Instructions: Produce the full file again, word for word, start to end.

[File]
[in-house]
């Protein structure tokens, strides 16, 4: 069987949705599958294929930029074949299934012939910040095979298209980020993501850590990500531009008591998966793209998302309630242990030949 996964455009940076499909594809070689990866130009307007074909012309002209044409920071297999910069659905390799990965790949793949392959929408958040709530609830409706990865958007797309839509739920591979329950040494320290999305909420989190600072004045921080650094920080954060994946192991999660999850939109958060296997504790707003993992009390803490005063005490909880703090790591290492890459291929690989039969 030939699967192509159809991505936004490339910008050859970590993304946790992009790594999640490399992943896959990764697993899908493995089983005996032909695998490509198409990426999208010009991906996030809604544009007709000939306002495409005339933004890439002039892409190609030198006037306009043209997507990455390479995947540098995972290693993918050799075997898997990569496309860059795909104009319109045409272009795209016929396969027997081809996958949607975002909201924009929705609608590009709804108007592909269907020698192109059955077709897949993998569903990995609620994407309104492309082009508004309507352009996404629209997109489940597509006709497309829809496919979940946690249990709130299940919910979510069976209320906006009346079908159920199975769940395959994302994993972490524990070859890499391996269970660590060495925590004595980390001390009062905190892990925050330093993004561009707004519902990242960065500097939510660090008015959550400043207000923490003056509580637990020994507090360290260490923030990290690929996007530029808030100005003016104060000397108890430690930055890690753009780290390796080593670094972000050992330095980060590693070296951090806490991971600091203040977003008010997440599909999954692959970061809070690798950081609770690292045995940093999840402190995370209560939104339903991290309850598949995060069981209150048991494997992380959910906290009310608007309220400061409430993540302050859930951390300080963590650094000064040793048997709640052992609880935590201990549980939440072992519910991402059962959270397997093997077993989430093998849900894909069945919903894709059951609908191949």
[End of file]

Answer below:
[in-house]
């Protein structure tokens, strides 16, 4: 069987949705599958294929930029074949299934012939910040095979298209980020993501850590990500531009008591998966793209998302309630242990030949 996964455009940076499909594809070689990866130009307007074909012309002209044409920071297999910069659905390799990965790949793949392959929408958040709530609830409706990865958007797309839509739920591979329950040494320290999305909420989190600072004045921080650094920080954060994946192991999660999850939109958060296997504790707003993992009390803490005063005490909880703090790591290492890459291929690989039969 030939699967192509159809991505936004490339910008050859970590993304946790992009790594999640490399992943896959990764697993899908493995089983005996032909695998490509198409990426999208010009991906996030809604544009007709000939306002495409005339933004890439002039892409190609030198006037306009043209997507990455390479995947540098995972290693993918050799075997898997990569496309860059795909104009319109045409272009795209016929396969027997081809996958949607975002909201924009929705609608590009709804108007592909269907020698192109059955077709897949993998569903990995609620994407309104492309082009508004309507352009996404629209997109489940597509006709497309829809496919979940946690249990709130299940919910979510069976209320906006009346079908159920199975769940395959994302994993972490524990070859890499391996269970660590060495925590004595980390001390009062905190892990925050330093993004561009707004519902990242960065500097939510660090008015959550400043207000923490003056509580637990020994507090360290260490923030990290690929996007530029808030100005003016104060000397108890430690930055890690753009780290390796080593670094972000050992330095980060590693070296951090806490991971600091203040977003008010997440599909999954692959970061809070690798950081609770690292045995940093999840402190995370209560939104339903991290309850598949995060069981209150048991494997992380959910906290009310608007309220400061409430993540302050859930951390300080963590650094000064040793048997709640052992609880935590201990549980939440072992519910991402059962959270397997093997077993989430093998849900894909069945919903894709059951609908191949």